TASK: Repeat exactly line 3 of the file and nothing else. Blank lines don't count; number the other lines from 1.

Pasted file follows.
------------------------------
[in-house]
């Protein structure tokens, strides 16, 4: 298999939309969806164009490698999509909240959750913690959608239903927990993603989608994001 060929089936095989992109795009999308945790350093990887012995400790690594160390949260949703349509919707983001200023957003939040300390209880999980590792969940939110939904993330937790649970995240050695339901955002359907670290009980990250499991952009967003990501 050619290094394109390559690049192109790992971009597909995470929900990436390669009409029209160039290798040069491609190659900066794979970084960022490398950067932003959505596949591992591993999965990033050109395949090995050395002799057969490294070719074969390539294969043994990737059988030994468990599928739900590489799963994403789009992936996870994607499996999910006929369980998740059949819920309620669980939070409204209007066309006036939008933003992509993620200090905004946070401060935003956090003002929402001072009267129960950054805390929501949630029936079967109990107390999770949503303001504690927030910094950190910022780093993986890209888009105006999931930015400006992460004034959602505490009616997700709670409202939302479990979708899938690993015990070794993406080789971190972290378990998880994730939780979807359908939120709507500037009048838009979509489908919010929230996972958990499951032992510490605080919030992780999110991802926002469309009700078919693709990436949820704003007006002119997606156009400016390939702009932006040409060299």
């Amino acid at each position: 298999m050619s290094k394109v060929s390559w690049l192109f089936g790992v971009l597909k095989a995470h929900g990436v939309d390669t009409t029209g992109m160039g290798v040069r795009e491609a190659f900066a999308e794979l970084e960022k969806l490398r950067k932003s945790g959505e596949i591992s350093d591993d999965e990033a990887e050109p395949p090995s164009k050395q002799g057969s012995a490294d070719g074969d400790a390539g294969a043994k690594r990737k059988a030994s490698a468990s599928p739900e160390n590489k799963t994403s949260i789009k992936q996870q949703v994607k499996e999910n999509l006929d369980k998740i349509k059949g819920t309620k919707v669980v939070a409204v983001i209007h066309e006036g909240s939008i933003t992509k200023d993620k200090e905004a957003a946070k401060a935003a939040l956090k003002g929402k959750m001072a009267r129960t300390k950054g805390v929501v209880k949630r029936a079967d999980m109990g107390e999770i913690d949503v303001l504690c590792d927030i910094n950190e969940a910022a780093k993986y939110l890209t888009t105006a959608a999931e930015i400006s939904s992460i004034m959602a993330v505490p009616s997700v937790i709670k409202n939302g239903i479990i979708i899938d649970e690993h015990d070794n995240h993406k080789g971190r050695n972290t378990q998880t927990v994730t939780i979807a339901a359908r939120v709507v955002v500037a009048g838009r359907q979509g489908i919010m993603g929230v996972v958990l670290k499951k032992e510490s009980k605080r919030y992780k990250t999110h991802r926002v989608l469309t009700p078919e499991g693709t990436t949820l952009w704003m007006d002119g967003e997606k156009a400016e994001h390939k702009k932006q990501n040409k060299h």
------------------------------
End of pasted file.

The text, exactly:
């Amino acid at each position: 298999m050619s290094k394109v060929s390559w690049l192109f089936g790992v971009l597909k095989a995470h929900g990436v939309d390669t009409t029209g992109m160039g290798v040069r795009e491609a190659f900066a999308e794979l970084e960022k969806l490398r950067k932003s945790g959505e596949i591992s350093d591993d999965e990033a990887e050109p395949p090995s164009k050395q002799g057969s012995a490294d070719g074969d400790a390539g294969a043994k690594r990737k059988a030994s490698a468990s599928p739900e160390n590489k799963t994403s949260i789009k992936q996870q949703v994607k499996e999910n999509l006929d369980k998740i349509k059949g819920t309620k919707v669980v939070a409204v983001i209007h066309e006036g909240s939008i933003t992509k200023d993620k200090e905004a957003a946070k401060a935003a939040l956090k003002g929402k959750m001072a009267r129960t300390k950054g805390v929501v209880k949630r029936a079967d999980m109990g107390e999770i913690d949503v303001l504690c590792d927030i910094n950190e969940a910022a780093k993986y939110l890209t888009t105006a959608a999931e930015i400006s939904s992460i004034m959602a993330v505490p009616s997700v937790i709670k409202n939302g239903i479990i979708i899938d649970e690993h015990d070794n995240h993406k080789g971190r050695n972290t378990q998880t927990v994730t939780i979807a339901a359908r939120v709507v955002v500037a009048g838009r359907q979509g489908i919010m993603g929230v996972v958990l670290k499951k032992e510490s009980k605080r919030y992780k990250t999110h991802r926002v989608l469309t009700p078919e499991g693709t990436t949820l952009w704003m007006d002119g967003e997606k156009a400016e994001h390939k702009k932006q990501n040409k060299h």